“On this day in 1872, at around one o’ clock in the afternoon, the American merchant ship the Mary Celeste was discovered drifting off the coast of Portugal, cargo intact and sails set, but unmanned and abandoned, her crew never to be seen again. It was to be the greatest maritime mystery of all time.
Captained by accomplished sailor Benjamin Briggs, the Mary Celeste set sail from Staten Island, New York on 7 November 1872, bound for Genoa, Italy. The 31-metre brigantine carried a cargo of 1701 barrels of alcohol, worth approximately US$35,000, for fortifying wine. A crew of seven able seamen supported Captain Briggs on board, along with Briggs’s wife and two-year-old daughter. In a letter written to his mother before setting sail, Briggs expressed enthusiasm about the impending journey: “”We seem to have a very good mate and steward and I hope I shall have a pleasant voyage.”” That would be the last his mother heard from Briggs.
Briggs’s friend, David Morehouse, was also captaining a brigantine merchant ship, the Dei Gratia, on a similar course as the Mary Celeste, across the Atlantic, through the Straits of Gibraltar, and into the Mediterranean. About a month into the journey, some 600 miles west of Portugal, a helmsman aboard the Dei Gratia sighted a ship about five miles off the Dei Gratia’s port bow. At once, he noticed something strange about the vessel. Her sails were slack and the ship was yawning. She appeared seaworthy but no one seemed to be commanding the ship. Upon gazing through a spyglass, Captain Morehouse recognised the ship as the Mary Celeste, captained by his friend Briggs, with whom he had dined just before setting sail. Morehouse was puzzled: Briggs was an experienced captain and had set sail before the Dei Gratia, so he should have reached Genoa. After cautiously observing the vessel for two hours, Morehouse sent a boarding party to the Celeste.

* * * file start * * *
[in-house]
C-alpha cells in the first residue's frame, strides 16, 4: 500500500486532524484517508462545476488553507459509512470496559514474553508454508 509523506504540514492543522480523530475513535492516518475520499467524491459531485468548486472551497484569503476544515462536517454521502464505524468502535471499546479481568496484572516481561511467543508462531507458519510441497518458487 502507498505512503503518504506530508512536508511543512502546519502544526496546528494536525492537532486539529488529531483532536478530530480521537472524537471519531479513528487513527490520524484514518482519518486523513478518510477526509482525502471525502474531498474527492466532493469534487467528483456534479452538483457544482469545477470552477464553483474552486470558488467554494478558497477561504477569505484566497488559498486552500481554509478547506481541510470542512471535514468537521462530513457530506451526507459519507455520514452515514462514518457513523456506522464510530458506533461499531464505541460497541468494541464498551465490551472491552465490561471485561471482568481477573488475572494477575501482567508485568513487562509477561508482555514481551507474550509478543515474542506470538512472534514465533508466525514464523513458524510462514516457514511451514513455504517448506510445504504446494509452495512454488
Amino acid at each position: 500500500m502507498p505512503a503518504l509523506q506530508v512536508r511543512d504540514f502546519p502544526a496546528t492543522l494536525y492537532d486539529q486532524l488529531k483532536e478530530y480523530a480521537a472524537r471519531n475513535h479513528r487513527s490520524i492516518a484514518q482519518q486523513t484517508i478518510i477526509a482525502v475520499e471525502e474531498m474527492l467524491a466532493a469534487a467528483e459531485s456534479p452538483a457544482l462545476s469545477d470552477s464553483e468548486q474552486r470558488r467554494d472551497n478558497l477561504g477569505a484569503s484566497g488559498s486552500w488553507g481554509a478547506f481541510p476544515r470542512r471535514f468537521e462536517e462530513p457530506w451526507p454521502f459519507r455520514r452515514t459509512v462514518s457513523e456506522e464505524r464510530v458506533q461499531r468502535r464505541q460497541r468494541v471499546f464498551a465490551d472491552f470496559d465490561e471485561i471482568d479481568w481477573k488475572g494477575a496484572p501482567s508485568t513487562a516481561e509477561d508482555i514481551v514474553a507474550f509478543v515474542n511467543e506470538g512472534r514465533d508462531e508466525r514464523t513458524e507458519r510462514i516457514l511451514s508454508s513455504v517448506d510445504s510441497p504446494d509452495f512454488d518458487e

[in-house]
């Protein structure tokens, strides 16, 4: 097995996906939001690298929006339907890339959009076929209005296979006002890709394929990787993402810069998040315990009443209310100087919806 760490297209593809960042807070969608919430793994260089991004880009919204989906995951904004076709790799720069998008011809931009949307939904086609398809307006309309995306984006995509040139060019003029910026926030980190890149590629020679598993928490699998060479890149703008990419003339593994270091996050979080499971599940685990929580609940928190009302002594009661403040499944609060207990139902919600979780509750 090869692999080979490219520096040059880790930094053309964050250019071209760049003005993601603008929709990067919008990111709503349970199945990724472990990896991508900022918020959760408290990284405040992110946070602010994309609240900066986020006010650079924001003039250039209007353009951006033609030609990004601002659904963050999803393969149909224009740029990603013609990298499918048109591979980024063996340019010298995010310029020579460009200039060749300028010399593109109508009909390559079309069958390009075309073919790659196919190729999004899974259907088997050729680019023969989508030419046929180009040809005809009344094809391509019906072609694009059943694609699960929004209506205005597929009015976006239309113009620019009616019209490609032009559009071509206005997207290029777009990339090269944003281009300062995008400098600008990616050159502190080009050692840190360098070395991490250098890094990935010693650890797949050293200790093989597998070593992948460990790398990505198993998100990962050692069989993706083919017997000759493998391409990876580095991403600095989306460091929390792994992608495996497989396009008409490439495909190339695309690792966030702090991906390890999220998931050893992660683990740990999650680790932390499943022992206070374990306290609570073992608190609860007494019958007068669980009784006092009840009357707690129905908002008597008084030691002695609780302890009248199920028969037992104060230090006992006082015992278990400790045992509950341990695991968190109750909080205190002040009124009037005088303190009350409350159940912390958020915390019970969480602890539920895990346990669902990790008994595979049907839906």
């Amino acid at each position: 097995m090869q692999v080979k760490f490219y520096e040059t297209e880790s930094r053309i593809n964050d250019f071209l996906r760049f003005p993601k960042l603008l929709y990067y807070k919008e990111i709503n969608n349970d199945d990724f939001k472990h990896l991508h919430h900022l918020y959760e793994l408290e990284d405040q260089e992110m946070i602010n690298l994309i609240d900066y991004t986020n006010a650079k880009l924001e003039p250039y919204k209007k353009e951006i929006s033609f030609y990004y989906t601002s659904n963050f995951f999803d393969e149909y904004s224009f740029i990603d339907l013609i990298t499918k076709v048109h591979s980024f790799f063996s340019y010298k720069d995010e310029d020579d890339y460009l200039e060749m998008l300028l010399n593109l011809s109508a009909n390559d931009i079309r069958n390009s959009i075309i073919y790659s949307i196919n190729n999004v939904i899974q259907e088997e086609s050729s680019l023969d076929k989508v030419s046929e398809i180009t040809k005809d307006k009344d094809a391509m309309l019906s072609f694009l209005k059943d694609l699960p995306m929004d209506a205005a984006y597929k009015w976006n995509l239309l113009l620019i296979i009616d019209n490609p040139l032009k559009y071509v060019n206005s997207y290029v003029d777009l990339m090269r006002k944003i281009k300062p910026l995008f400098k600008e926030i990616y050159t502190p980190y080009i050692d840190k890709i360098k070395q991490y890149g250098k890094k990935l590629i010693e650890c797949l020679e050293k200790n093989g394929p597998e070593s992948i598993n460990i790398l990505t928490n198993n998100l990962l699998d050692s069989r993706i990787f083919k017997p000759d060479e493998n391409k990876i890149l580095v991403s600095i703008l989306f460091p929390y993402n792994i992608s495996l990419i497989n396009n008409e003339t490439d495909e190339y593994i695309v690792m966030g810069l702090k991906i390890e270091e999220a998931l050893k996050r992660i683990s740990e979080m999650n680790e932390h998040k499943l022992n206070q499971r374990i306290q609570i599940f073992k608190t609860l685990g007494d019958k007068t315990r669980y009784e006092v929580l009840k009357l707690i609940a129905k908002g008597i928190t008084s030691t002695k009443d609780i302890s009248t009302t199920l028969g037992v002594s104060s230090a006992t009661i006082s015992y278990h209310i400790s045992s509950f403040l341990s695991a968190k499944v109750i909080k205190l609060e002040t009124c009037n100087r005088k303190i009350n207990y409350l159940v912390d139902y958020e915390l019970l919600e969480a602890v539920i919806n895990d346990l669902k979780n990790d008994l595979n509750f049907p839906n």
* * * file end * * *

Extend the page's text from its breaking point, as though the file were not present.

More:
On board, the party discovered a metre of water in the bilge and “”a thoroughly wet mess”” everywhere. Only one pump was operational, but the ship was still seaworthy. All the ship’s papers were missing except the captain’s logbook. There was six month’s of food aboard, and the cargo and the crews’ personal possessions were intact. One lifeboat appeared to be missing. There was no sign of struggle, theft, or violence, but the vessel seemed to have been abandoned in a hurry.
An investigation was conducted to determine what happened to the Mary Celeste, but it bore no answers. Ever since, maritime observers have put forth a number of theories, from piracy and seaquakes to a waterspout or mutiny. The most plausible explanation posits that several of the barrels of alcohol began emitting strong fumes. When Briggs ordered the hold to be opened, the fumes rushed out, panicking Briggs and his crew. They rushed into a lifeboat, but, failing to tie it securely to the ship, were blown away from the ship by a strong wind.
Despite many hypotheses explaining the crew’s fate, to this day, the story of the Mary Celeste remains a mystery.”
Credit: © Mary Evans Picture Library / Alamy
Caption: In Abel Fosdyk’s account of events, the crew of “Mary Celeste” falls overboard when a specially built deck collapsed.